I also like A New Beginning a lot. It has the basic problem of choosing to make the characters mentally/emotionally/psychologically damaged and then tossing that out the window at random intervals, just to get them to follow cliché. It also half-fails at resurrecting the surreal, mind-blurring endings from the first 3 films.

But, it's actually, genuinely, very funny. Ethel especially is easily funnier than anything in Jason Lives.


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Friday the 13th Part 6 is the worst in my opinion. It's the Nightmare on Elm Street 4 of the Friday the 13ths.
In-tres-ting...

A. You must think pretty poorly of the Nightmare on Elm Street series.
B. You must think much more highly of The Dream Child than I do. Or, perhaps anyone else on Earth.

No franchise sequel tried harder and failed more admirably than The Dream Master. In fact, it's only the casting that holds the film back from being The Definitive Horror Alice in Wonderland. Casting is the main problem for Jason Lives but nowhere near as big an issue, since just about no part of the story is taking itself seriously. The same isn't true for Dream Master.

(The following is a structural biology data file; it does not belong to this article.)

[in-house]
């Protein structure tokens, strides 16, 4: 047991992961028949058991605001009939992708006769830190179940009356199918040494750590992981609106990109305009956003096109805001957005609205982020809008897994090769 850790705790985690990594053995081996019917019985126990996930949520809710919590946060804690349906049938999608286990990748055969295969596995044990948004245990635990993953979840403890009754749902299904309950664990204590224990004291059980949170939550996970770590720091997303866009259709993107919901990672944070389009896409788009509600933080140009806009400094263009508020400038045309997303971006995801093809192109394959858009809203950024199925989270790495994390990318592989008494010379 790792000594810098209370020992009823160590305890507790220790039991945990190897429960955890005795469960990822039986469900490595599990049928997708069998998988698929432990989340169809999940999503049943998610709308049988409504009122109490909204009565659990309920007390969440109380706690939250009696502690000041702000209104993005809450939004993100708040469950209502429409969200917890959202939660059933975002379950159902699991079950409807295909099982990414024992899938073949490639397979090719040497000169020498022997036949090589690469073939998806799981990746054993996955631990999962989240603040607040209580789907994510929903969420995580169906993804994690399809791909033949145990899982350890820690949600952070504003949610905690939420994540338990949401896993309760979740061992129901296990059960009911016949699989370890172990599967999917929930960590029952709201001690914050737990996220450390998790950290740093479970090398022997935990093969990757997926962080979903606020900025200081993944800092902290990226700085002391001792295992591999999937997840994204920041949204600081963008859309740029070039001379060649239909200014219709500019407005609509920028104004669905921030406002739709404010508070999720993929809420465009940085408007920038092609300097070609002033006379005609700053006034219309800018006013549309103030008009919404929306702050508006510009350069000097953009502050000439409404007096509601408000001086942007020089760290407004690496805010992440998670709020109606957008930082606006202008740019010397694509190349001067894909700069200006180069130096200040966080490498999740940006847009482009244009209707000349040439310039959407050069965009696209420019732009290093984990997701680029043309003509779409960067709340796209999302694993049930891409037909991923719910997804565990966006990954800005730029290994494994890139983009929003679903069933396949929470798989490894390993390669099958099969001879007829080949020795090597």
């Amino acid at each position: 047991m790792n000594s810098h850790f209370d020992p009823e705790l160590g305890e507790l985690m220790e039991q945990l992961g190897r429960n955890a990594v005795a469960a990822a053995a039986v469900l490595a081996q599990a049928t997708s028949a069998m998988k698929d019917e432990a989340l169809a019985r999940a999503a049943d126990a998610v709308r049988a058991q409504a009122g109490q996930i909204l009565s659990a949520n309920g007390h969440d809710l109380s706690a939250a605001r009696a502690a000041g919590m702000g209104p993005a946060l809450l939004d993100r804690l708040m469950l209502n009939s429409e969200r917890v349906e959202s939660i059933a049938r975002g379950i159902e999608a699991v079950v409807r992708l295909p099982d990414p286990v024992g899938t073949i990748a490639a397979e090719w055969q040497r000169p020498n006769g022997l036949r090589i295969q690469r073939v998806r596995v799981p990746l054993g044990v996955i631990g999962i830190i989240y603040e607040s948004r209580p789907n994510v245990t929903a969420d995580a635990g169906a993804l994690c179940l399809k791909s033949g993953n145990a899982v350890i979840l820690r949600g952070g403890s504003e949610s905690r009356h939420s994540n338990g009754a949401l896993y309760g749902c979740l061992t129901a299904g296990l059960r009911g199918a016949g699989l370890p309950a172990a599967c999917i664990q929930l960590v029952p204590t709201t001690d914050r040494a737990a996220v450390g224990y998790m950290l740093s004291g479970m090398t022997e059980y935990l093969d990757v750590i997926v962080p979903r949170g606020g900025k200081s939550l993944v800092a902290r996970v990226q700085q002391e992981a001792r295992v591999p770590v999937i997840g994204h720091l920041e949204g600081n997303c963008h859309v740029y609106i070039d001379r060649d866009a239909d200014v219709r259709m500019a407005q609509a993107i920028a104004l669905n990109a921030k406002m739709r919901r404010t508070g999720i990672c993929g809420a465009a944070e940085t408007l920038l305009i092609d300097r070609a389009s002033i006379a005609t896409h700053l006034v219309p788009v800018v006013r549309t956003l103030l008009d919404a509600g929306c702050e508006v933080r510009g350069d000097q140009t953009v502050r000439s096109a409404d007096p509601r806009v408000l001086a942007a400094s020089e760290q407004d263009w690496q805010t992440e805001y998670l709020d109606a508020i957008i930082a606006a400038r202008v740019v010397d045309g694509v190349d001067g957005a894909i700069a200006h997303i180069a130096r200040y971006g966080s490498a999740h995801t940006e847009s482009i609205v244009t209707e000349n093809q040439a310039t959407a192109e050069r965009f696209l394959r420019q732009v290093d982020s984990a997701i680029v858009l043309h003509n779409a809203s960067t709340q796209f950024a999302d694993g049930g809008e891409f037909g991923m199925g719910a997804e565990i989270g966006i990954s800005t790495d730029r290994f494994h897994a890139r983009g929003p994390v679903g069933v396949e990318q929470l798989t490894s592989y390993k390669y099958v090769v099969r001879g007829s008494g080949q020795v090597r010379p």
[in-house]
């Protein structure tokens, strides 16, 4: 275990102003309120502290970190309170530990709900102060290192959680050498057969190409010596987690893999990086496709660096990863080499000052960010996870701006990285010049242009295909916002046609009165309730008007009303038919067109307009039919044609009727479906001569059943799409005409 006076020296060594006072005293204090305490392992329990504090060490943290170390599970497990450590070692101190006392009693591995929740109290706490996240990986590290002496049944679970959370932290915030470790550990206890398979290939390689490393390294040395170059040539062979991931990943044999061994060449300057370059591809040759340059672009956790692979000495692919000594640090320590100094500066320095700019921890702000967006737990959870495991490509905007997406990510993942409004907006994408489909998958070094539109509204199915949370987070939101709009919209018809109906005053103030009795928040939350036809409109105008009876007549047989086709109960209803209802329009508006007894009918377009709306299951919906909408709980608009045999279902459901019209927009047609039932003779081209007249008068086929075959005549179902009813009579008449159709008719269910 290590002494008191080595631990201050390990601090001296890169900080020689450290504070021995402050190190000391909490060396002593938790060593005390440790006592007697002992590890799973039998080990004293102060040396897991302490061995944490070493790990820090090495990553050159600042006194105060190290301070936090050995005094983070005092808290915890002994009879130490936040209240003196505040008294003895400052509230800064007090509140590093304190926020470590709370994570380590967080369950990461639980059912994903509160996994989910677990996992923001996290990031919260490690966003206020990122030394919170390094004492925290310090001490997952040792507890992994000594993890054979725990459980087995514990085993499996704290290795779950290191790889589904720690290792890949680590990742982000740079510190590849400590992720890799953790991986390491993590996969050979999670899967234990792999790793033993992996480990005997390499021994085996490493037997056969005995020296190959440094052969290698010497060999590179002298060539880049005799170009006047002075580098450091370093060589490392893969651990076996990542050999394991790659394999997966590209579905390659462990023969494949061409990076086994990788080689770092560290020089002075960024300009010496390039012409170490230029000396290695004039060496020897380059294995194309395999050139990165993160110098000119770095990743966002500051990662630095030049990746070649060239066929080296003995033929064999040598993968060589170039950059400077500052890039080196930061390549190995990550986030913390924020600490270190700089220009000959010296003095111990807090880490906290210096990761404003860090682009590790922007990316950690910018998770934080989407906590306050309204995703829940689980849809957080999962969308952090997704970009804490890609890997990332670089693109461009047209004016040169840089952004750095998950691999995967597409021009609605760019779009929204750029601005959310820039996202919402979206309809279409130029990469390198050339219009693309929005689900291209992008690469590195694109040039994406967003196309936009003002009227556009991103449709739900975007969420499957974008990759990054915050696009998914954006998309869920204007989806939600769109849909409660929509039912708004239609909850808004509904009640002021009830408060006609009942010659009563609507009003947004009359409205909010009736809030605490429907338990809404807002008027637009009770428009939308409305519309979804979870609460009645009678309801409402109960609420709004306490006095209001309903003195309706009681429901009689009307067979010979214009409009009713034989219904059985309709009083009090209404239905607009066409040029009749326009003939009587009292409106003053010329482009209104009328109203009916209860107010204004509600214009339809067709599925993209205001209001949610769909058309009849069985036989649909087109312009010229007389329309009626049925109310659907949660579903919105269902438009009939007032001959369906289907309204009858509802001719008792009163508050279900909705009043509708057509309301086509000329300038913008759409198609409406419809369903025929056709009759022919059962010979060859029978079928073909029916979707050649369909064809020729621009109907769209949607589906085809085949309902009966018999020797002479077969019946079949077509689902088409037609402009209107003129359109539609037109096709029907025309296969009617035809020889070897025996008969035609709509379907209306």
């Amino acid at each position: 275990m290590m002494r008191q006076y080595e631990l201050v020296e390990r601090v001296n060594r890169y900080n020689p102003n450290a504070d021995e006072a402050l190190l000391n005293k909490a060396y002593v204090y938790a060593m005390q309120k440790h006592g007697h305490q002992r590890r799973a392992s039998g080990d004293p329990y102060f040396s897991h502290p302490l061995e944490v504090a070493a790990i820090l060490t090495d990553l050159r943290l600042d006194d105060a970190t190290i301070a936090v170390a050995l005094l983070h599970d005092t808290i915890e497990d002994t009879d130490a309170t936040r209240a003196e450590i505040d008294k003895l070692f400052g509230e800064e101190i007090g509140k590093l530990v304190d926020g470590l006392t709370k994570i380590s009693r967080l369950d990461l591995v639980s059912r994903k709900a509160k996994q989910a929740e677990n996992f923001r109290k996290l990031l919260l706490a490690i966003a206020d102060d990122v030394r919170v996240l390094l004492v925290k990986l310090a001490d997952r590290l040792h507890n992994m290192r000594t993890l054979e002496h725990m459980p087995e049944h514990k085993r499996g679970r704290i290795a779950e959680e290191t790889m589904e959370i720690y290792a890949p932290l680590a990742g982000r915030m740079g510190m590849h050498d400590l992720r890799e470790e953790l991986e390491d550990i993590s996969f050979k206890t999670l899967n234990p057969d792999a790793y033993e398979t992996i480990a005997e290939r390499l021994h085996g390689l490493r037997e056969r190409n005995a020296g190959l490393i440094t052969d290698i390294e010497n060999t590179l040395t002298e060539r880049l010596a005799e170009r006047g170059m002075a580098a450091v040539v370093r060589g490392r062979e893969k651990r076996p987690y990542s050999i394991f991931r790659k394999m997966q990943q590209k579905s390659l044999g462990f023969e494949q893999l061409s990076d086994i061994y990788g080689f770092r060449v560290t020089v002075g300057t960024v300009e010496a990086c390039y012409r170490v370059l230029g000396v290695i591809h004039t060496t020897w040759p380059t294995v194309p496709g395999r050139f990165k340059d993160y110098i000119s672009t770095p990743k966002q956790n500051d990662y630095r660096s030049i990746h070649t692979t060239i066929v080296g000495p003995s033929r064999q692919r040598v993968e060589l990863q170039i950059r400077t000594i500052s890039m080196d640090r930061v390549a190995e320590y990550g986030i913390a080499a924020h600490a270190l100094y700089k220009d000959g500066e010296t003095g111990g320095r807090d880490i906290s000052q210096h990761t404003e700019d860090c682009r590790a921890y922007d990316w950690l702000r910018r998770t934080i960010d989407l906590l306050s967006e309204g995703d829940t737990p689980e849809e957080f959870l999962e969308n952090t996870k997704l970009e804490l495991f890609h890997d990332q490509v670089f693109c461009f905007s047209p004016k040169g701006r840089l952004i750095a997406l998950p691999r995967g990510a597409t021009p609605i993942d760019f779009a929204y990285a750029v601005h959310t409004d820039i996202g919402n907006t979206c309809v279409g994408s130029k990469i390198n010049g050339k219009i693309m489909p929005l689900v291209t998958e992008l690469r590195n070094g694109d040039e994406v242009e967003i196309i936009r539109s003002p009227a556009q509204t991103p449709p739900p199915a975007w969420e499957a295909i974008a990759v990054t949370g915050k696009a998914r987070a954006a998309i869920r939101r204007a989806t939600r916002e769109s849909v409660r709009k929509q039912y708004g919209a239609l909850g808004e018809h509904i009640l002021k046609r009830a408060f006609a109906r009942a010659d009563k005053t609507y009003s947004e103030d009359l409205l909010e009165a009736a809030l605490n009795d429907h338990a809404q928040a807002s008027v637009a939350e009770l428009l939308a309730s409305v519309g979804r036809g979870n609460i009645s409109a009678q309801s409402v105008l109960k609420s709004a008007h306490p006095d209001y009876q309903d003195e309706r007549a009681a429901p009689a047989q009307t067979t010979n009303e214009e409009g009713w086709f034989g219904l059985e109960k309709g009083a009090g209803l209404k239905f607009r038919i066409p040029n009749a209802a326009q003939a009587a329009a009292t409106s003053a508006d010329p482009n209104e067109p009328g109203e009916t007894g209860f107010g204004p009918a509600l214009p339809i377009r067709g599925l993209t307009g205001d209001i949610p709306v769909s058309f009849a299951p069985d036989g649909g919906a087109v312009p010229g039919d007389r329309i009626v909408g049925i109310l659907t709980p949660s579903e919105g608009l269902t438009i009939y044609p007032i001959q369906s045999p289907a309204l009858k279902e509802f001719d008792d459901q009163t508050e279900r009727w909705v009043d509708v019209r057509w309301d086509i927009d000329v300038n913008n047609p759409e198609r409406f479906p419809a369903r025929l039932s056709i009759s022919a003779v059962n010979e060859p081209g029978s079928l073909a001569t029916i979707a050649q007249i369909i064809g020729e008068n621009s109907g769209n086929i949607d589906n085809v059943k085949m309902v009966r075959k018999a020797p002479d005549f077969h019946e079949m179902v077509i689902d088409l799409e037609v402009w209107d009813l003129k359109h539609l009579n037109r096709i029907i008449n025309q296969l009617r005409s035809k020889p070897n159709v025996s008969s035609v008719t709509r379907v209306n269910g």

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Elm Street 4 is so commercial it's sickening, and Part VI turns Jason into a Terminator for all the fathers out there. That's what I think of when I think of Jason Lives: a Father movie.
HUH?

(By the way, I do believe the director of the film himself said his father turned him on to horror and when his parents saw Jason Lives, his father was the only one who enjoyed it. Not sure if that helps you or me in this debate but there you go.)

As for NoES 4... what's necessarily wrong with being commercial? Robert Englund himself said that part of the creative excuse for the sequels was to tap into popular teen culture (especially Mtv) and use it against the characters. Why can't that work?


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I have an image from the series tattooed on my arm, so no, it wasn't an insult, but I do recognize what the series is, for the most part. 12 films full of tits and gore whose sole purpose in being made was to make money. I love the films dearly, but come on, let's be honest about the depth of the story in these films.